Soccer players place sprint workouts somewhere between necessary evil and bane of their existence.

On a summer day in Utah, the up-and-back, mundane group of exercises became an epiphany to Arizona Wildcats midfielder Lexe Selman.

“I was doing the sprint workout (to get prepared for the UA season). I had been fighting for so long to get my fitness back,” said Selman, who is from Draper, Utah, which is about 20 miles south of Salt Lake City. “That’s what came slowest, probably the fitness. There was just this one day — and it was a tough workout — but I was able to finish it and I made all the times. I was like ‘Yes! I’m finally turning the corner. My fitness is about there.’ ”

Before turning that corner, she passed as imposing of an edifice as you’ll ever see — leukemia.

With a UA scholarship in hand, Selman expected to be heading off to Tucson last year. But in April 2012, she was diagnosed with acute myeloid leukemia.

Midfielders who have great drive and work hard from box to box are often said to have a “good engine.” In that case, Selman’s engine must be a 428-cubic-inch, 335-horsepower Cobra Jet V-8. She overcame four rounds of chemotherapy, a medically-induced paralysis and a fever that reached 107 degrees.

Between rounds of chemo, she made a cameo in one of her club team’s matches — and she scored a cracking goal.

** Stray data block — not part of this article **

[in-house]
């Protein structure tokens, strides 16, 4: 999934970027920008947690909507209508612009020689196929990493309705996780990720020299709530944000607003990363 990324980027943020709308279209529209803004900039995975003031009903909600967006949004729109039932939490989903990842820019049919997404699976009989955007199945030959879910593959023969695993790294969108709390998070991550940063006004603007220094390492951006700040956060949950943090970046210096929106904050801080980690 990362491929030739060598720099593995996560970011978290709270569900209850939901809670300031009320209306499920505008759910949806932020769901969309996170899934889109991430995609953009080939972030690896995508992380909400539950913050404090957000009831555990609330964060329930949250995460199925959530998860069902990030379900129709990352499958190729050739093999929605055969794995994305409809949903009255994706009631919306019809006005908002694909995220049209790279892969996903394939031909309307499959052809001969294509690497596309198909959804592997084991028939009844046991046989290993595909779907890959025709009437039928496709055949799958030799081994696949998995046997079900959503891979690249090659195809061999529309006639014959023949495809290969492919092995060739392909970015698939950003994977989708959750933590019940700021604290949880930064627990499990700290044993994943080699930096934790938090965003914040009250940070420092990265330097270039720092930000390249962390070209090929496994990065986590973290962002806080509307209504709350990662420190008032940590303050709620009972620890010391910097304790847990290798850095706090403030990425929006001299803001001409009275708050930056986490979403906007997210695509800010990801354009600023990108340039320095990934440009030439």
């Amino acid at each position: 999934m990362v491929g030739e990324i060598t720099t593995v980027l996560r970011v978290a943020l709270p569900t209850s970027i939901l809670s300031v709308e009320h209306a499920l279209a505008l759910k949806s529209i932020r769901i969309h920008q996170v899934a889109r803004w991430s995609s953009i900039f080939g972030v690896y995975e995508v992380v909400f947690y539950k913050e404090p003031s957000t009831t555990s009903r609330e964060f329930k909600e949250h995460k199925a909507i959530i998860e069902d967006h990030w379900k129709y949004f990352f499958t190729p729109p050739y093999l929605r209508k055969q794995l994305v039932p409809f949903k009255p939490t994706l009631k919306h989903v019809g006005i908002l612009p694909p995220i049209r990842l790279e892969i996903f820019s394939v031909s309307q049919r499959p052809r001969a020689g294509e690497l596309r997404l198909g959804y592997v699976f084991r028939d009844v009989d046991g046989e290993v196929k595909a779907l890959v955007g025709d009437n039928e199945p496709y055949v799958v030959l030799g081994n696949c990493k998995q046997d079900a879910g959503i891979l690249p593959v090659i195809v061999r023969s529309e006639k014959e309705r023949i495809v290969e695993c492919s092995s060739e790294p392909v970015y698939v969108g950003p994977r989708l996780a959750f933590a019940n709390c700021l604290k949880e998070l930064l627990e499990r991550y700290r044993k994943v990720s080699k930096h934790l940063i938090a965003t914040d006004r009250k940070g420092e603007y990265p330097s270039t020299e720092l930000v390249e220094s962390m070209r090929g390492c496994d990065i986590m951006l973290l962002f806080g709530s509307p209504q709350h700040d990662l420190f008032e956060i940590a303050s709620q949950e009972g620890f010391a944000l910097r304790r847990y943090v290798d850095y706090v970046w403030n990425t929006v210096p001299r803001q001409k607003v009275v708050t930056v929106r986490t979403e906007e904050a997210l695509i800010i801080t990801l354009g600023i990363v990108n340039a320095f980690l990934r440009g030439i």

With the support of many, including the entire UA squad that sent her cards and wore her uniform number — 13 — on their pre-match jerseys last season, Selman survived.

She returned to high-level competitive soccer this summer with the Real Salt Lake Women of the Women’s Premier Soccer League. She played in four matches and scored a goal.

Selman said another breakthrough moment on the field came at an RSL Women’s practice.

“We were doing a five-on-three drill and I just was on fire. I couldn’t miss,” Selman said after a UA practice last week. “I said: ‘I think I’m ready.’ It was actually the practice right before I came down here.”

Delayed a year, her UA experience had some catching up to do.

“When I came down here it was fun because I could put two and two together, put names with faces,” Selman said. “It was a chance to get to talk to them and really thank them.

“Just being able to play alongside them now is even more awesome.”

The freshman has already made an impact and impressed her new coach.

Over the weekend, she helped the Wildcats start out the season with a pair of wins in Florida. The week before, Selman managed a goal and an assist in the Wildcats’ intrasquad scrimmage.

“She’s more of a playmaker type,” said first-year UA coach Tony Amato. “She’s going to find the players that do stretch the backs. She’s going to find seams and distribute the ball to players in dangerous positions.

“And she has a real knack for scoring impressive goals. She’s hit a few long-range shots and volleys just in the two weeks she’s been here that have really been impressive.”

For a player who doesn’t mind letting go of a few screamers from distance, she’s trying to take the same approach to her new lease on life.

“I still have to go in every two months to have my blood work taken,” Selman said. “They say after two years you can breathe easy and you most likely won’t relapse and that after five years they say you are completely cured.

“It’s really nice just to be in a new environment where I’m not constantly thinking about it and worrying about it and having it not hold me back in a sense but just kind of being there.

“I feel like I can be normal again and just not have to worry about having it hold me back.”

Defenders beware. Even a few more dreaded sprint workouts won’t likely help them keep up with Selman.